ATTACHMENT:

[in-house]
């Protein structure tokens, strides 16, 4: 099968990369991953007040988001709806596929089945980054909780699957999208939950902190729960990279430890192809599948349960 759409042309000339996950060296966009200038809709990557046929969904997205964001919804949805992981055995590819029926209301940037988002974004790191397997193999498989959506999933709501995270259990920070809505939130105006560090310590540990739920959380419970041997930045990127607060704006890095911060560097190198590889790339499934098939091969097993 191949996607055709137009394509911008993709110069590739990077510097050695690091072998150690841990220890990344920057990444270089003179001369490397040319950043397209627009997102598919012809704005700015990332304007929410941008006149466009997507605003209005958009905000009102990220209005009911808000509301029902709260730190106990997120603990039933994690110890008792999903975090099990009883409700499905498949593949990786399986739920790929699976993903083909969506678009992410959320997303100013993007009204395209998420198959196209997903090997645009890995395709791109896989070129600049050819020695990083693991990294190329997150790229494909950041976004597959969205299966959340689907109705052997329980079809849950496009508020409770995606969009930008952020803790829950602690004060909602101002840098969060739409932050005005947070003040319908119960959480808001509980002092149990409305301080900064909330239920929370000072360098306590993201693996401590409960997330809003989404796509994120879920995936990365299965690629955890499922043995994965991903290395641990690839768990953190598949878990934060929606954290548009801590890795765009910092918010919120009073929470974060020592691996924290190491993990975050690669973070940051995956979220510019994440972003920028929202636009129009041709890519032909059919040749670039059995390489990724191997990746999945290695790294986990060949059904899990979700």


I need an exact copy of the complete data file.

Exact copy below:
[in-house]
């Protein structure tokens, strides 16, 4: 099968990369991953007040988001709806596929089945980054909780699957999208939950902190729960990279430890192809599948349960 759409042309000339996950060296966009200038809709990557046929969904997205964001919804949805992981055995590819029926209301940037988002974004790191397997193999498989959506999933709501995270259990920070809505939130105006560090310590540990739920959380419970041997930045990127607060704006890095911060560097190198590889790339499934098939091969097993 191949996607055709137009394509911008993709110069590739990077510097050695690091072998150690841990220890990344920057990444270089003179001369490397040319950043397209627009997102598919012809704005700015990332304007929410941008006149466009997507605003209005958009905000009102990220209005009911808000509301029902709260730190106990997120603990039933994690110890008792999903975090099990009883409700499905498949593949990786399986739920790929699976993903083909969506678009992410959320997303100013993007009204395209998420198959196209997903090997645009890995395709791109896989070129600049050819020695990083693991990294190329997150790229494909950041976004597959969205299966959340689907109705052997329980079809849950496009508020409770995606969009930008952020803790829950602690004060909602101002840098969060739409932050005005947070003040319908119960959480808001509980002092149990409305301080900064909330239920929370000072360098306590993201693996401590409960997330809003989404796509994120879920995936990365299965690629955890499922043995994965991903290395641990690839768990953190598949878990934060929606954290548009801590890795765009910092918010919120009073929470974060020592691996924290190491993990975050690669973070940051995956979220510019994440972003920028929202636009129009041709890519032909059919040749670039059995390489990724191997990746999945290695790294986990060949059904899990979700």